Cookies on this website
We use cookies to ensure that we give you the best experience on our website. If you click 'Continue' we'll assume that you are happy to receive all cookies and you won't see this message again. Click 'Find out more' for information on how to change your cookie settings.

Married couples might be an appropriate target for obesity prevention interventions. In the present study, we aimed to evaluate whether an individual's risk of obesity is associated with spousal risk of obesity and whether an individual's change in body mass index (BMI; weight in kilograms divided by height in meters squared) is associated with spousal BMI change. We analyzed data from 3,889 spouse pairs in the Atherosclerosis Risk in Communities Study cohort who were sampled at ages 45-65 years from 1986 to 1989 and followed for up to 25 years. We estimated hazard ratios for incident obesity by whether spouses remained nonobese, became obese, remained obese, or became nonobese. We estimated the association of participants' BMI changes with concurrent spousal BMI changes using linear mixed models. Analyses were stratified by sex. At baseline, 22.6% of men and 24.7% of women were obese. Nonobese participants whose spouses became obese were more likely to become obese themselves (for men, hazard ratio = 1.78, 95% confidence interval: 1.30, 2.43; for women, hazard ratio = 1.89, 95% confidence interval: 1.39, 2.57). With each 1-unit increase in spousal BMI change, women's BMI change increased by 0.15 (95% confidence interval: 0.13, 0.18) and men's BMI change increased by 0.10 (95% confidence interval: 0.09, 0.12). Having a spouse become obese nearly doubles one's risk of becoming obese. Future research should consider exploring the efficacy of obesity prevention interventions in couples.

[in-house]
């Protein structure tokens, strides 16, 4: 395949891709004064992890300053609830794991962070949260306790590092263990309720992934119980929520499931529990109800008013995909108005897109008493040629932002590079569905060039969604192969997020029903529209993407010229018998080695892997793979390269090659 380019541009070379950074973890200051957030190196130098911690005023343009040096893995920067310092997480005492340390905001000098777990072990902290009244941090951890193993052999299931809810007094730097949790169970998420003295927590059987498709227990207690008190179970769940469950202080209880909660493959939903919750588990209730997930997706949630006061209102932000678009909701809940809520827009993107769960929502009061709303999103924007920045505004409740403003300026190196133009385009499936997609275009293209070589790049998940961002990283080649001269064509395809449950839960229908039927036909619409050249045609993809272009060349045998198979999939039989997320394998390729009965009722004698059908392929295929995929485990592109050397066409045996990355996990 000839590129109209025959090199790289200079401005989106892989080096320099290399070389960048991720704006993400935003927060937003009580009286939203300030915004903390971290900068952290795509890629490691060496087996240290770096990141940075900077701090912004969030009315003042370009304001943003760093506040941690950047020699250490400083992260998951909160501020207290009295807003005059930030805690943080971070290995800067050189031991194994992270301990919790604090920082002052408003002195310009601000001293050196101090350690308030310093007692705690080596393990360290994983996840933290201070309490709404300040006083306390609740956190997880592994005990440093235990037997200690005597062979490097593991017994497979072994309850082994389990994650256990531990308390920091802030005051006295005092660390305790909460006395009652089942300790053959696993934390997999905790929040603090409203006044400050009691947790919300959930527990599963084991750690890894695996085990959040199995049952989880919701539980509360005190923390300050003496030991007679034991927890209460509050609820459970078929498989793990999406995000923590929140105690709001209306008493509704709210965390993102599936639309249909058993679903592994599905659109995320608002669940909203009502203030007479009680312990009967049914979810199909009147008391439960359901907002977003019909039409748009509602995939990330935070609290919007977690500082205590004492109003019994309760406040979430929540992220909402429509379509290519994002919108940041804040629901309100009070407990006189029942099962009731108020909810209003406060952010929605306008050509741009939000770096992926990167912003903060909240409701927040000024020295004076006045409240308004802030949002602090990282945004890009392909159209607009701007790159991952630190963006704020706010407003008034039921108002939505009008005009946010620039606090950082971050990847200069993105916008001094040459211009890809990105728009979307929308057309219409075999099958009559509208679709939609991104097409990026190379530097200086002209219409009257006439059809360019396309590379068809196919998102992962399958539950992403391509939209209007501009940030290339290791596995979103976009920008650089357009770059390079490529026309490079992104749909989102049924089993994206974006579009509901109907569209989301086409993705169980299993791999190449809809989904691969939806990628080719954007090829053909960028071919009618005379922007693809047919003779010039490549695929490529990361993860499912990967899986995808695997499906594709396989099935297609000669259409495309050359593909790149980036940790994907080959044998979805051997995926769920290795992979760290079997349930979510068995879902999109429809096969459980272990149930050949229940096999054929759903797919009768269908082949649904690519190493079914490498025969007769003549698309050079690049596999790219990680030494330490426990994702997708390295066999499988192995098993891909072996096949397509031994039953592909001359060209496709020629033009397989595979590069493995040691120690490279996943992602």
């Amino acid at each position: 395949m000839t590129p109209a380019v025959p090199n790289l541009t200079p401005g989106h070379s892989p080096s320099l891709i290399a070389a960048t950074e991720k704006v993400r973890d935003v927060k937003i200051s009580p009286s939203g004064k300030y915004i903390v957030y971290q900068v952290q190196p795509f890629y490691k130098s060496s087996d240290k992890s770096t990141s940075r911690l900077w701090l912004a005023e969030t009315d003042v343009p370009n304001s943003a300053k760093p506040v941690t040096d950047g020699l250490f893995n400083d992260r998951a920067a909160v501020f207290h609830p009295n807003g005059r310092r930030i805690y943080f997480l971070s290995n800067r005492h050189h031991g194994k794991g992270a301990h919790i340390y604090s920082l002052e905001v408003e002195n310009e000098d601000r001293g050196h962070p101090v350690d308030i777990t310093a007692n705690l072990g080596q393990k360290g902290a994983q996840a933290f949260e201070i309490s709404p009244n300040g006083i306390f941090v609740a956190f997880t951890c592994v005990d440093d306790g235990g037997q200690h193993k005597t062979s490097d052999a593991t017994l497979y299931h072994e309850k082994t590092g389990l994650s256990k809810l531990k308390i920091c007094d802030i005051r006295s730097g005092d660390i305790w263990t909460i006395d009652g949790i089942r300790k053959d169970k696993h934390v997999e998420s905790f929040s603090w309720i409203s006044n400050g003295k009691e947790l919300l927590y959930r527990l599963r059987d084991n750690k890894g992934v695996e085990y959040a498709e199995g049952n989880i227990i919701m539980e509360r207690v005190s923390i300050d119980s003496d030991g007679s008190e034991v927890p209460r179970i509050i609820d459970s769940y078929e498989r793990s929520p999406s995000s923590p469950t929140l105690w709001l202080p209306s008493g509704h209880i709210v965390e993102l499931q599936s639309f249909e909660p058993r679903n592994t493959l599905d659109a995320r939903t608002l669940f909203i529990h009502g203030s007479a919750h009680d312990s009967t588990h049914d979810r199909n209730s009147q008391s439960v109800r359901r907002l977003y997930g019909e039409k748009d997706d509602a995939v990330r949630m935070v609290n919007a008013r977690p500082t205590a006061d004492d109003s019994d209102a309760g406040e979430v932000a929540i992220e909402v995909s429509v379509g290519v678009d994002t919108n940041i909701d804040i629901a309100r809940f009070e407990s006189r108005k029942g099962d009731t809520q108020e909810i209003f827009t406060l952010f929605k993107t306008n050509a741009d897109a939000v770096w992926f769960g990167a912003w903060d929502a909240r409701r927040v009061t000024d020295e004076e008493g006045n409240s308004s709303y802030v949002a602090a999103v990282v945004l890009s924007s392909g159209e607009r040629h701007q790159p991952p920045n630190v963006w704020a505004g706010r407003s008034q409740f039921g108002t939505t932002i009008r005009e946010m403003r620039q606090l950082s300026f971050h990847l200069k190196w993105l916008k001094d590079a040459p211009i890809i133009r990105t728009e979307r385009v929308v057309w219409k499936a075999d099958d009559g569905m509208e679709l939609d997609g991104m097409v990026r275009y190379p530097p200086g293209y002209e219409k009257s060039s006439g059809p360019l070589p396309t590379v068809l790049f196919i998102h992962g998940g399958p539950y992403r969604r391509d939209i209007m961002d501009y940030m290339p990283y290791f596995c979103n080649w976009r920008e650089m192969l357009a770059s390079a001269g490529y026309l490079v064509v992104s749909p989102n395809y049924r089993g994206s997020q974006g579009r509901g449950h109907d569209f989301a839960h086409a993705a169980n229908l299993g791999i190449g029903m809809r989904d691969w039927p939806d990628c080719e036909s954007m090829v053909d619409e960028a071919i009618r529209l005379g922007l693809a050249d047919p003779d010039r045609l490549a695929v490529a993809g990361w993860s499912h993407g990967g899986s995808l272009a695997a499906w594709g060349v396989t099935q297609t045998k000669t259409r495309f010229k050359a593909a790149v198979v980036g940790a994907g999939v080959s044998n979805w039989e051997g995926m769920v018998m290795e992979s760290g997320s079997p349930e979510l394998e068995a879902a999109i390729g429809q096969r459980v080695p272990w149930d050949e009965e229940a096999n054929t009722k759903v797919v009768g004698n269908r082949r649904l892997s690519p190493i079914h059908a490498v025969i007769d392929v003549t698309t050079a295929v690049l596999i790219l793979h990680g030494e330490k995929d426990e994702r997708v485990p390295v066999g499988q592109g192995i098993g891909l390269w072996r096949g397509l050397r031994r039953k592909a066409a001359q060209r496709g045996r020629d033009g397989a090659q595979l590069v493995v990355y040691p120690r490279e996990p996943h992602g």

Original publication

DOI

10.1093/aje/kwv112

Type

Journal article

Journal

Am J Epidemiol

Publication Date

01/03/2016

Volume

183

Pages

435 - 443

Keywords

change, cohort study, obesity, spouses, Aged, Body Mass Index, Cohort Studies, Family Characteristics, Female, Humans, Linear Models, Male, Marital Status, Maryland, Middle Aged, Minnesota, Mississippi, North Carolina, Obesity, Proportional Hazards Models, Prospective Studies, Residence Characteristics, Risk Factors, Sex Factors, Spouses, Time Factors, Weight Gain